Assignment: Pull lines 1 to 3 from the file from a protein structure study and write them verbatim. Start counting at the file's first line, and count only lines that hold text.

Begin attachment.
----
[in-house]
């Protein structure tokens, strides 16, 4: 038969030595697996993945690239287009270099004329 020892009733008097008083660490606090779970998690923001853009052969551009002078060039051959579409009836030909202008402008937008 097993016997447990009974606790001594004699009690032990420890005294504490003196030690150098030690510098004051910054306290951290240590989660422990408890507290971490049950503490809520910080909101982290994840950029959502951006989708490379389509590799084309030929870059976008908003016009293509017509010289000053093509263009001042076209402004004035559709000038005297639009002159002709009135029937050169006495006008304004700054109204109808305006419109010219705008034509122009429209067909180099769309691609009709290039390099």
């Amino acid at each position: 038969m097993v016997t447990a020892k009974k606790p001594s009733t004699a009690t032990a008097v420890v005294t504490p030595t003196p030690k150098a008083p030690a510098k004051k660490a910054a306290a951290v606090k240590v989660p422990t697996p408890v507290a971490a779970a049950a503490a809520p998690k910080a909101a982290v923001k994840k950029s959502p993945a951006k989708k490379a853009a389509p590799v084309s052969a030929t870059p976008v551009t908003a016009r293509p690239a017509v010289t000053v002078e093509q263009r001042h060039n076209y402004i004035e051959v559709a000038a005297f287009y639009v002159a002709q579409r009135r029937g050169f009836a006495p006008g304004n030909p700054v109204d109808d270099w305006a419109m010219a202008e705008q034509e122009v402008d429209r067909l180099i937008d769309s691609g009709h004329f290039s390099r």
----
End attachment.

[in-house]
């Protein structure tokens, strides 16, 4: 038969030595697996993945690239287009270099004329 020892009733008097008083660490606090779970998690923001853009052969551009002078060039051959579409009836030909202008402008937008 097993016997447990009974606790001594004699009690032990420890005294504490003196030690150098030690510098004051910054306290951290240590989660422990408890507290971490049950503490809520910080909101982290994840950029959502951006989708490379389509590799084309030929870059976008908003016009293509017509010289000053093509263009001042076209402004004035559709000038005297639009002159002709009135029937050169006495006008304004700054109204109808305006419109010219705008034509122009429209067909180099769309691609009709290039390099």
């Amino acid at each position: 038969m097993v016997t447990a020892k009974k606790p001594s009733t004699a009690t032990a008097v420890v005294t504490p030595t003196p030690k150098a008083p030690a510098k004051k660490a910054a306290a951290v606090k240590v989660p422990t697996p408890v507290a971490a779970a049950a503490a809520p998690k910080a909101a982290v923001k994840k950029s959502p993945a951006k989708k490379a853009a389509p590799v084309s052969a030929t870059p976008v551009t908003a016009r293509p690239a017509v010289t000053v002078e093509q263009r001042h060039n076209y402004i004035e051959v559709a000038a005297f287009y639009v002159a002709q579409r009135r029937g050169f009836a006495p006008g304004n030909p700054v109204d109808d270099w305006a419109m010219a202008e705008q034509e122009v402008d429209r067909l180099i937008d769309s691609g009709h004329f290039s390099r």